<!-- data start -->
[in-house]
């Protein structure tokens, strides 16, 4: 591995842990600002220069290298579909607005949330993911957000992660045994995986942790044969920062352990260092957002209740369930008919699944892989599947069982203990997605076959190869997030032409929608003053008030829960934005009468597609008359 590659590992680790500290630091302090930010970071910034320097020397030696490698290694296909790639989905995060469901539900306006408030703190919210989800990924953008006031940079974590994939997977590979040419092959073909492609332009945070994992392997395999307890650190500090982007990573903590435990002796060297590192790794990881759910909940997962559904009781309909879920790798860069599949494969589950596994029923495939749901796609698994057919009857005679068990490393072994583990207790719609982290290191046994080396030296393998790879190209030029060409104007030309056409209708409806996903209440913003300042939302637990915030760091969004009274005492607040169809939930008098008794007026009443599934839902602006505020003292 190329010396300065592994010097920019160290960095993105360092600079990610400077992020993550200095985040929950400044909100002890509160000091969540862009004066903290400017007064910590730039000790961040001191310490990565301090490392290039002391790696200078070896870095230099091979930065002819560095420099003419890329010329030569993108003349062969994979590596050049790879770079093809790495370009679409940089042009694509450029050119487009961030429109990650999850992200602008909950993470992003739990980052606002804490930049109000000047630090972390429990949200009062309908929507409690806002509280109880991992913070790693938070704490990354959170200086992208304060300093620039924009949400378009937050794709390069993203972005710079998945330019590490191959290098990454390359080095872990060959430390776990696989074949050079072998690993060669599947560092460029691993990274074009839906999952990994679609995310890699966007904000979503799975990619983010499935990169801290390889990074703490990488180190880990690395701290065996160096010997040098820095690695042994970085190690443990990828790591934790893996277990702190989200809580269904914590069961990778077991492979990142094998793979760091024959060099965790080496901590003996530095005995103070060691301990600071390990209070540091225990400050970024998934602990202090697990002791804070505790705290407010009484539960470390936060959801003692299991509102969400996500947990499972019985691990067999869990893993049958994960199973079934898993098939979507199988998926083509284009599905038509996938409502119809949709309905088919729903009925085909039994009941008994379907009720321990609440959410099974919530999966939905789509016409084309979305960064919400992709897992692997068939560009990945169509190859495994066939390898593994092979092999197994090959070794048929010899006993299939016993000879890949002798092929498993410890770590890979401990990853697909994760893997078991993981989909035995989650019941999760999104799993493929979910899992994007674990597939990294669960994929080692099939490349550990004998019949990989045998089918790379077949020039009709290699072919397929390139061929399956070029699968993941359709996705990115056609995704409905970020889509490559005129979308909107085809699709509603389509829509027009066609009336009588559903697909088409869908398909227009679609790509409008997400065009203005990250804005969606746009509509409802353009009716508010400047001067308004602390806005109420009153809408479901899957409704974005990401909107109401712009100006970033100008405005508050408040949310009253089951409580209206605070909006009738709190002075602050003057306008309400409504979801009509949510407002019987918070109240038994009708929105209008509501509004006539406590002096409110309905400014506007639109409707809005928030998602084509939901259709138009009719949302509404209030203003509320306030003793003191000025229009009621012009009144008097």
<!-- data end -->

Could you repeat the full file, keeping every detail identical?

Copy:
[in-house]
């Protein structure tokens, strides 16, 4: 591995842990600002220069290298579909607005949330993911957000992660045994995986942790044969920062352990260092957002209740369930008919699944892989599947069982203990997605076959190869997030032409929608003053008030829960934005009468597609008359 590659590992680790500290630091302090930010970071910034320097020397030696490698290694296909790639989905995060469901539900306006408030703190919210989800990924953008006031940079974590994939997977590979040419092959073909492609332009945070994992392997395999307890650190500090982007990573903590435990002796060297590192790794990881759910909940997962559904009781309909879920790798860069599949494969589950596994029923495939749901796609698994057919009857005679068990490393072994583990207790719609982290290191046994080396030296393998790879190209030029060409104007030309056409209708409806996903209440913003300042939302637990915030760091969004009274005492607040169809939930008098008794007026009443599934839902602006505020003292 190329010396300065592994010097920019160290960095993105360092600079990610400077992020993550200095985040929950400044909100002890509160000091969540862009004066903290400017007064910590730039000790961040001191310490990565301090490392290039002391790696200078070896870095230099091979930065002819560095420099003419890329010329030569993108003349062969994979590596050049790879770079093809790495370009679409940089042009694509450029050119487009961030429109990650999850992200602008909950993470992003739990980052606002804490930049109000000047630090972390429990949200009062309908929507409690806002509280109880991992913070790693938070704490990354959170200086992208304060300093620039924009949400378009937050794709390069993203972005710079998945330019590490191959290098990454390359080095872990060959430390776990696989074949050079072998690993060669599947560092460029691993990274074009839906999952990994679609995310890699966007904000979503799975990619983010499935990169801290390889990074703490990488180190880990690395701290065996160096010997040098820095690695042994970085190690443990990828790591934790893996277990702190989200809580269904914590069961990778077991492979990142094998793979760091024959060099965790080496901590003996530095005995103070060691301990600071390990209070540091225990400050970024998934602990202090697990002791804070505790705290407010009484539960470390936060959801003692299991509102969400996500947990499972019985691990067999869990893993049958994960199973079934898993098939979507199988998926083509284009599905038509996938409502119809949709309905088919729903009925085909039994009941008994379907009720321990609440959410099974919530999966939905789509016409084309979305960064919400992709897992692997068939560009990945169509190859495994066939390898593994092979092999197994090959070794048929010899006993299939016993000879890949002798092929498993410890770590890979401990990853697909994760893997078991993981989909035995989650019941999760999104799993493929979910899992994007674990597939990294669960994929080692099939490349550990004998019949990989045998089918790379077949020039009709290699072919397929390139061929399956070029699968993941359709996705990115056609995704409905970020889509490559005129979308909107085809699709509603389509829509027009066609009336009588559903697909088409869908398909227009679609790509409008997400065009203005990250804005969606746009509509409802353009009716508010400047001067308004602390806005109420009153809408479901899957409704974005990401909107109401712009100006970033100008405005508050408040949310009253089951409580209206605070909006009738709190002075602050003057306008309400409504979801009509949510407002019987918070109240038994009708929105209008509501509004006539406590002096409110309905400014506007639109409707809005928030998602084509939901259709138009009719949302509404209030203003509320306030003793003191000025229009009621012009009144008097």